We recently had the first LAMP community advisory and planning (CAP) group meeting.
The meeting was roughly divided into two parts: The first covered many of the agenda items you’d expect to see on a project group meeting, such as: Discussion and agreement of the groups terms of reference, review of workpackages and so on.
The second part was focussed on presenting the group with the initial use-cases and design sketches that the project team had developed. The idea was to present this initial work as a way to stimulate ideas and new use-cases as well as sense-check the focus of the project so far.
The discussions were also framed by a few assumptions: That the designs are simply sketches, not wireframes; an assumption that the types of data implied by the use-cases would be available and useable, and; all feedback was welcome.
The discussions were rich and varied, and provided plenty for the project to take-away and think about. Listed below are some of the discussion themes and issues raised:
There was a significant amount of discussion around the need for flexibility when it comes to the data and the ‘views’ on that data.
Data might be fed in from various and disparate sources, including UCAS, NSS, KIS and even employment data once students have left the university. There was a sense that LAMP could serve a number of interesting new use-cases.
In addition to this variety of external sources, there was also a feeling that the service should enable local configuration. This would allow local, closed data sets to be fed into the institutional view.
This ability to tailor the data is also reflected in the need for tailored views on that data. The audiences and use-cases for the data are multiple, so it makes sense to provide flexible views and outputs. These may be reports for directors to make business cases and strategic decisions to daily service reports or occasional flags (like a fuel gauge on a car dashboard).
Connected to the flexibility of the system configuration is the consideration of who will be the primary audience(s) for the service.
It quickly became clear that an analytics service like LAMP would potentially have multiple audiences, from librarians to library directors to external users as well. The LAMP data may well be surfaced in existing systems across the campus, with entirely new users interacting with its data.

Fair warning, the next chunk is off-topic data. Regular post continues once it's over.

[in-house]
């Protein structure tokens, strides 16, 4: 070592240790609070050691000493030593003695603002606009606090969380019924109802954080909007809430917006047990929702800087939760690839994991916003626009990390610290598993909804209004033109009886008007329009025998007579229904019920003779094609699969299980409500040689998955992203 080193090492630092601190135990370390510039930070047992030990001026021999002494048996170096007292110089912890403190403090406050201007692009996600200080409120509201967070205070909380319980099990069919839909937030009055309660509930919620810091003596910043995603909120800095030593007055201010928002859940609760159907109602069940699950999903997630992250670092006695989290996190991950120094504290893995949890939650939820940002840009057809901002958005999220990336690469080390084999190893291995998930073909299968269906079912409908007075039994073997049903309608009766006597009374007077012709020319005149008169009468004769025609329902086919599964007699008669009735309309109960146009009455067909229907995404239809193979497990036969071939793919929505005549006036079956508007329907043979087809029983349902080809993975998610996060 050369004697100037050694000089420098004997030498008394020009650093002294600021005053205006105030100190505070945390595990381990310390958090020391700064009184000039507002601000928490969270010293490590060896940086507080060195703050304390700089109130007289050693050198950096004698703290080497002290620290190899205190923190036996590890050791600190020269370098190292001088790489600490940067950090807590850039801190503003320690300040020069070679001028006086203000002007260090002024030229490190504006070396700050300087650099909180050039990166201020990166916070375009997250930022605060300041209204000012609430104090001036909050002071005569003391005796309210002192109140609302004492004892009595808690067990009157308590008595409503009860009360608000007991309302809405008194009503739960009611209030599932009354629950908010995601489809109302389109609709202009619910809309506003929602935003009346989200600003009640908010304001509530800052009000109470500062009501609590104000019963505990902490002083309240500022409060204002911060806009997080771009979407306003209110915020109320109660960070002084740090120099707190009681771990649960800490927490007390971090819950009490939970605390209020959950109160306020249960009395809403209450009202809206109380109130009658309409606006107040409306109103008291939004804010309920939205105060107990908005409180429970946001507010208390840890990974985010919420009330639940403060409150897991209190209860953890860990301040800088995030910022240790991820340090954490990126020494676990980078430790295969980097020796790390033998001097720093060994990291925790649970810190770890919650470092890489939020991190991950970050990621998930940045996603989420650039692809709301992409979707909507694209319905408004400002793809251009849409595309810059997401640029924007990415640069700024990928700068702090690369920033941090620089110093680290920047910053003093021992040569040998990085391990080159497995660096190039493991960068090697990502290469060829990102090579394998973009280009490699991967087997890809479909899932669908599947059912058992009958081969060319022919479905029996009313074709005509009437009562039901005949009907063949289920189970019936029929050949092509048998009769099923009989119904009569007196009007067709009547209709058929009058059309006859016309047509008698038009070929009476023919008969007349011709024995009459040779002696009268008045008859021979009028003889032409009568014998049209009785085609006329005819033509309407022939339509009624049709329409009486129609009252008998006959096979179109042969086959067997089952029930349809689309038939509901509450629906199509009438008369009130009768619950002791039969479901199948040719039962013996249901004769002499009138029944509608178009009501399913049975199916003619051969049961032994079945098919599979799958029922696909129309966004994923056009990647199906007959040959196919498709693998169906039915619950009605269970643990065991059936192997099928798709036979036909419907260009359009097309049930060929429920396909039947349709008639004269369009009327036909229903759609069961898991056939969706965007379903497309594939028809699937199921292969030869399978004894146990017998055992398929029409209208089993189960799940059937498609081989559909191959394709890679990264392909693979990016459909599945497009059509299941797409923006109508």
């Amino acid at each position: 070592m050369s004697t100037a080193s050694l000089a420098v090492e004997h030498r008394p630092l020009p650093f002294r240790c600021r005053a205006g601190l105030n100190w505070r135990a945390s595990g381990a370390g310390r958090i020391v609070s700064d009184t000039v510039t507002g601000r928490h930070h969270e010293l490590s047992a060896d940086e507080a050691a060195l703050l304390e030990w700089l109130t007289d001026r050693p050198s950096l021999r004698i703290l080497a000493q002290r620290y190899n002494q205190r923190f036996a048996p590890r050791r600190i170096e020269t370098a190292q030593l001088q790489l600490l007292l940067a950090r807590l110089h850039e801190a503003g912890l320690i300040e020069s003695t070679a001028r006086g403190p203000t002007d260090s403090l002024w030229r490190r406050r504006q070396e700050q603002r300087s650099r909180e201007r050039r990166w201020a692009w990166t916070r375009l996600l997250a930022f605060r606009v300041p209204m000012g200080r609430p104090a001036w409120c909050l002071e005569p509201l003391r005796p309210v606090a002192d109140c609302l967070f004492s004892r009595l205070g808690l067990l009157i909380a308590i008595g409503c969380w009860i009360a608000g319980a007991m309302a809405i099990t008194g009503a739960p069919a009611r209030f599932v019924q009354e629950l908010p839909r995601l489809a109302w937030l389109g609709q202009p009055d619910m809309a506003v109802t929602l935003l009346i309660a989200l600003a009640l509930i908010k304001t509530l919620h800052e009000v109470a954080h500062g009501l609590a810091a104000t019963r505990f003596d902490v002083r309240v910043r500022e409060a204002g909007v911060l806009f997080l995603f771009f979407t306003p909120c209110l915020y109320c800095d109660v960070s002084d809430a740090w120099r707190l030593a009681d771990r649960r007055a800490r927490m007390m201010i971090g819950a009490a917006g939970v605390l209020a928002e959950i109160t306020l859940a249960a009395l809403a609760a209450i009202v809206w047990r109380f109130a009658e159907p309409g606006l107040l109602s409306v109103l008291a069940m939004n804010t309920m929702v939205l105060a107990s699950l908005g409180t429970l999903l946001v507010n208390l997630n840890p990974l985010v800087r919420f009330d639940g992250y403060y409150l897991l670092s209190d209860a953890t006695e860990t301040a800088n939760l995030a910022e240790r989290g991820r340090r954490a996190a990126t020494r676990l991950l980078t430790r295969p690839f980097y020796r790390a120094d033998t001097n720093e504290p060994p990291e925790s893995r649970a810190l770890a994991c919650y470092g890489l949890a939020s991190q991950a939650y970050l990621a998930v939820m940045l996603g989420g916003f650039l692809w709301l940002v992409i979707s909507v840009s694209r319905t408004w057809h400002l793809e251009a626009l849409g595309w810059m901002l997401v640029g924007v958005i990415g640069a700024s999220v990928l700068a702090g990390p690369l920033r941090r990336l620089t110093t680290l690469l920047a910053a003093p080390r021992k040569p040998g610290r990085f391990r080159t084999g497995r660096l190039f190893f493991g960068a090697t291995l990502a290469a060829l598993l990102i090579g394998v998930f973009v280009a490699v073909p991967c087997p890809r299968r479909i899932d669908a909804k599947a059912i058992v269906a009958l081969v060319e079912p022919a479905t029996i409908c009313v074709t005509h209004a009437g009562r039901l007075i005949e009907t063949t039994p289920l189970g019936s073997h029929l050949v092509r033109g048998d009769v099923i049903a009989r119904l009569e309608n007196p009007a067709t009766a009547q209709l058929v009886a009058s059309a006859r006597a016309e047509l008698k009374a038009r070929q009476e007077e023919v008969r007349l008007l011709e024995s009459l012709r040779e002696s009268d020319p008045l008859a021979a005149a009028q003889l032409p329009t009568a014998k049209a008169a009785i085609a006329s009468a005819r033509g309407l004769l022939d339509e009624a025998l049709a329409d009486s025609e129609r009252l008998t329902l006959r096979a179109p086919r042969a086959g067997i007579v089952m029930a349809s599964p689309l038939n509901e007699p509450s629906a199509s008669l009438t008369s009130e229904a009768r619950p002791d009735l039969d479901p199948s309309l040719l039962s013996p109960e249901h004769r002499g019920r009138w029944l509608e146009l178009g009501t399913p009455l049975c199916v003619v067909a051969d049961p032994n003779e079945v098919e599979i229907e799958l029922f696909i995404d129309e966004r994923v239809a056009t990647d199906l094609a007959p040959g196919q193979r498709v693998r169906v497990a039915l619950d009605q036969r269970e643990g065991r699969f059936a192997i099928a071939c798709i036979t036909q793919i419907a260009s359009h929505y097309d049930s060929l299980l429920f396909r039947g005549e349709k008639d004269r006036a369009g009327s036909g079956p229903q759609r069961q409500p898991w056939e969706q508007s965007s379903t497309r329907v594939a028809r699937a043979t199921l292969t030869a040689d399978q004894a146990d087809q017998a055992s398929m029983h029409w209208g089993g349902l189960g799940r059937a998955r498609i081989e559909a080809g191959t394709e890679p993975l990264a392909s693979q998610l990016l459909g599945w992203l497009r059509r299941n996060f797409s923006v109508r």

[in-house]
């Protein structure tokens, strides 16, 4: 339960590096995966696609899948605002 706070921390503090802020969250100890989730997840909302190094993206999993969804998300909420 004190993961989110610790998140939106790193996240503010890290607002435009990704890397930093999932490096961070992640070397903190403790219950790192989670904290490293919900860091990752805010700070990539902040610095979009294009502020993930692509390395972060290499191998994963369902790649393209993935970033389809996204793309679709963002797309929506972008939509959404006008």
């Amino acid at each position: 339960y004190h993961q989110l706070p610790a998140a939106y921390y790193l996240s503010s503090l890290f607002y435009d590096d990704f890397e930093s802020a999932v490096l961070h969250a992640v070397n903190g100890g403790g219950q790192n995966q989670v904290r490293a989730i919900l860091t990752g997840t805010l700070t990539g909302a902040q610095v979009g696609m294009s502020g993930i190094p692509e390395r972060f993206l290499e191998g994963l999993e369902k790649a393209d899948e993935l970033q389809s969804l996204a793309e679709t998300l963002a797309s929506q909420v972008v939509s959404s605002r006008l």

Ultimately, the project needs to understand who is this decision making tool for? This audience may expand and morph as the project develops, but it needs to ensure it doesn’t fail its primary audience(s) by trying to serve the needs of everyone.
A few times the issue of intuitive interfaces and visualisations bubbled-up during various conversations. There seemed to be two particular issues that emerged:
An intuitive view over the data – so you may not be interacting directly with the data itself but with visualisations of that data. This does however bring up interesting ideas of data and the UI, etc.
The possibility that the visualisations and the tools used to interact with the data should already be doing some of the interpretive work (or at least displaying it in such a way as to make analysis and interpretation easier).
This is potentially a very rich area, and one where a clear understanding of what users might want to do will be critical.
An interesting point was raised about the importance of ensuring context is captured and preserved within the service. While this is a relatively simple piece of functionality: You can imagine a notes field or similar, the implications are interesting.
Ensuring the context for certain data points would ensure that any future analysis is able to take into account extraordinary events or circumstances that would affect the interpretation of data. Such events might be a fire or building closure, which in the short term would be accounted for in any analysis, but over the long term might be forgotten.
In discussing the use-cases the potential for the service to support benchmarking was something that interested the group. In particular, benchmarking that extended beyond the boundaries of the UK to international institutions.
Increasingly, UK academic institutions are judging their performance in an international or global context, not just a national one.
There was also an interesting discussion about the possibility of ‘internal benchmarking’: comparing the performance of departments and subjects within the local institution.
This first meeting of the community group was very rich, and resulted in a lot of ideas and potential ways forward. So, given the limits of resource and time here are a few of the next steps the project will take:
Continue to develop the prototype as a way to get solid feedback on the potential use-cases and functionality. The community meeting made it clear that it would be useful to have something people can actually interact with, test our assumptions and refine the kinds of functionality users require. data is the key component in this next step – both the existing data sets we might be able to use and the institutional data that will help drive some of the impact type use-cases.
Sketch out a development roadmap. This seems to be a way to both manage expectations (i.e., we’re not going to be able to deliver everything by December), and a way for us to prioritise the design as we progress.
User testing – make sure we are able to call upon small samples of potential users to test and refine the prototypes inbetween the CAP group meetings. These will likely be small, guerilla in nature, and aimed at ensuring a very iterative approach to the development.
Our next meeting is planned for July, so we’ll have plenty to do between now and then!
The full minutes from the meeting can be found here: LAMP CAP meeting minutes 16 April 2013.